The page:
Originally posted by BAS/BAL
    Nope sadly nothing wrong. The estate went to my parent's second spouse who willed it to their only issue. This person has now died, intestate, and the estate will probably go to a distant relative of that person's abusive father! All quite legal and ruled on by the Judge. So the blood relation wlil inherit! It all happened in another country too. So very unfair but perfectly legal.
    Originally posted by BAS/BAL
    So it was a step-parent, not your blood relation.

    The inheritance has stayed within the blood family.
    • John_Pierpoint
    • By John_Pierpoint 11th Feb 12, 2:40 AM
    • 8,248 Posts
    • 7,388 Thanks
    John_Pierpoint
    Please, please everyone make a will. One of my parents didn't and as a result (too complicated to go in to here) all of the family estate, worth over 7 figures has gone out of the family. Nothing we can do cos it is the law of intestacy. So do it. I would hate others to go through the grief and angst that I have had to suffer.
    Originally posted by BAS/BAL
    Nope sadly nothing wrong. The estate went to my parent's second spouse who willed it to their only issue. This person has now died, intestate, and the estate will probably go to a distant relative of that person's abusive father! All quite legal and ruled on by the Judge. So the blood relation wlil inherit! It all happened in another country too. So very unfair but perfectly legal.
    Originally posted by BAS/BAL
    I find that remark quite upsetting. You don't know the circumstances of it all.
    I didn't rely on an inheritance especially as this parent did nothing for me while alive so why should they do anything for me when dead?
    Originally posted by BAS/BAL
    I apologise for upsetting you. My observation was not aimed at you personally; I just meant it to be a general observation about the lottery of life.
    I could tell a story about how the expectation of an inheritance was one of the worst things that could have happened to someone I know; even though he eventually, at the age of 50. did inherit something of a poisoned chalice.

    I won't try to pry into your personal circumstances. So let us just leave things as generalities.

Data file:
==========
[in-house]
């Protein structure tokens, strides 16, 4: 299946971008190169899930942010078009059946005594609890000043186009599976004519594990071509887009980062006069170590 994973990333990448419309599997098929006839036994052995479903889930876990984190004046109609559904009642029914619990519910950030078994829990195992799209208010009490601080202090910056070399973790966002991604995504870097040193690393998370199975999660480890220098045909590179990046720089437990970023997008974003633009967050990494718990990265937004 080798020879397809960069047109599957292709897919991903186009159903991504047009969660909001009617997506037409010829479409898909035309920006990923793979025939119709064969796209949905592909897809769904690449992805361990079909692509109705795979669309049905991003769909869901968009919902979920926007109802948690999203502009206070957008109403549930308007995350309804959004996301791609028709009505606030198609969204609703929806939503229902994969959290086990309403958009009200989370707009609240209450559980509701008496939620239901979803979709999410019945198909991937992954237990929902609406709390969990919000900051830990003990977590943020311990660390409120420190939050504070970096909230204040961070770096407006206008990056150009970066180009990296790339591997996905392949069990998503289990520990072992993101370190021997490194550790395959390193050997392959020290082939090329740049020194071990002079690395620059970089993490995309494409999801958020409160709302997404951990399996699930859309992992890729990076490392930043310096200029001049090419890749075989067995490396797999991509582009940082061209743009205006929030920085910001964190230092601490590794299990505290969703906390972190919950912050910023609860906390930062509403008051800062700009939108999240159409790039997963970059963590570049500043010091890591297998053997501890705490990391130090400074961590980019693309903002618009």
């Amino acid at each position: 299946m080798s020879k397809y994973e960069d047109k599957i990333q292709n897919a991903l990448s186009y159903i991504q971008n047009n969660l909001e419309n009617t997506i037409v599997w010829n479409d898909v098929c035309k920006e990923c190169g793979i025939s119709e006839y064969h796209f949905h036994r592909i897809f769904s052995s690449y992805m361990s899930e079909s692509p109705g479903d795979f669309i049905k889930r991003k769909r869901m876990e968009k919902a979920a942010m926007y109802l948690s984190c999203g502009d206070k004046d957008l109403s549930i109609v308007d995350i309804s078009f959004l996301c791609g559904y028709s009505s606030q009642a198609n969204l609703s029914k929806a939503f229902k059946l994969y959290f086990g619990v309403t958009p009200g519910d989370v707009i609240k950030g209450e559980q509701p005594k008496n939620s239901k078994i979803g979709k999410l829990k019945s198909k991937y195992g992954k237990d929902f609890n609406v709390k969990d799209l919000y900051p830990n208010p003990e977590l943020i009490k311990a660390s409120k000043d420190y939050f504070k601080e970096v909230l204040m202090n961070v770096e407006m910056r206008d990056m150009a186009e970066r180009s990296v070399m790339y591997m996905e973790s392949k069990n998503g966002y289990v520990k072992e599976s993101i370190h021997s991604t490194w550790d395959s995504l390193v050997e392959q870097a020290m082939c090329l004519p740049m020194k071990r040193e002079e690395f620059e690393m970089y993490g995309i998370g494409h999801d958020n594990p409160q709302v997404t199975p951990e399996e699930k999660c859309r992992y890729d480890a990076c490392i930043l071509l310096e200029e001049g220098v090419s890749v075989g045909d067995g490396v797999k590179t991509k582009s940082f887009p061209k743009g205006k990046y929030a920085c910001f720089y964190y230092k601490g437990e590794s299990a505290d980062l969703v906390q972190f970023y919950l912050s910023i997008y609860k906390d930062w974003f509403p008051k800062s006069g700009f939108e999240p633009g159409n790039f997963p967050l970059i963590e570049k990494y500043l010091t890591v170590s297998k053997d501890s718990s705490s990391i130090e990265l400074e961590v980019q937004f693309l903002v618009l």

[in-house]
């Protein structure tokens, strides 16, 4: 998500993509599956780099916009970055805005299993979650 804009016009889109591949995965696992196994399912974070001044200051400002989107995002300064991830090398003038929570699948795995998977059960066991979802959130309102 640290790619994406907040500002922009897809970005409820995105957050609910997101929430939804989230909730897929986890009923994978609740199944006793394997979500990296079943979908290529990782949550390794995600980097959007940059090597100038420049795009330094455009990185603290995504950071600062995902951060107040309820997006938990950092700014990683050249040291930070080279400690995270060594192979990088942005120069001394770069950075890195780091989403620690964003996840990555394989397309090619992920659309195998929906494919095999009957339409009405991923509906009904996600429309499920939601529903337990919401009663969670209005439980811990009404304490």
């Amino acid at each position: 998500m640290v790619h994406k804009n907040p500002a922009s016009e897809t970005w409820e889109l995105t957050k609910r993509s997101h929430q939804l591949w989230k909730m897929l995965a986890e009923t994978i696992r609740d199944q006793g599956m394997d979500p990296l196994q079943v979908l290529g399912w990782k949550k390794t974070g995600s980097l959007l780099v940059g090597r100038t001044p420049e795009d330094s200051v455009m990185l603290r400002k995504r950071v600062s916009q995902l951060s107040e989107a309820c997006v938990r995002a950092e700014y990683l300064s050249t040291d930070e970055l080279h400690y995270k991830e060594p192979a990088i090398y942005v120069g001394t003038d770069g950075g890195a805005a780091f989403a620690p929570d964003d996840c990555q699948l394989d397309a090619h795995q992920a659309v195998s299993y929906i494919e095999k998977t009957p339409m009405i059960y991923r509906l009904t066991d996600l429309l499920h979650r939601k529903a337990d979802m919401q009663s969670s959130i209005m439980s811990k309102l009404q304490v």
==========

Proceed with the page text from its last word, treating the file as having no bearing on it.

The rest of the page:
A lot depends on chance, for example the order in which people happen to die and the size of their families.

    However the legal structure and customs of the people can have an effect too.
    One of the driving forces behind Britain's England's industrial and empire expansion, was a law and taxation system that encouraged families to look after their own, coupled with a custom of preserving the capital by leaving it to the eldest son. This produced an "army" of younger sons who were educated but who knew they were going to have to make their own way in the world.
    [It also produced Jane Austen to comment on the plight of the daughters of the poor relation]

    Personally I think society has now swung too far the other way in its legislation and attempts to be "fair" and the reliance on a cradle to grave "welfare state" is beginning to look like an unaffordable luxury in a selfish nation.
    Last edited by John_Pierpoint; 11-02-2012 at 2:49 AM.
    • Mojisola
    • By Mojisola 11th Feb 12, 8:53 AM
    • 31,566 Posts
    • 80,909 Thanks
    Mojisola
    Nope sadly nothing wrong. The estate went to my parent's second spouse who willed it to their only issue. This person has now died, intestate, and the estate will probably go to a distant relative of that person's abusive father! All quite legal and ruled on by the Judge. So the blood relation wlil inherit! It all happened in another country too. So very unfair but perfectly legal.
    Originally posted by BAS/BAL
    The problem here wasn't the intestacy rules but the fact that two wills left everything to one other person with no provision for the rest of the family. In cases of step-families, it's really important that all eventualities are covered.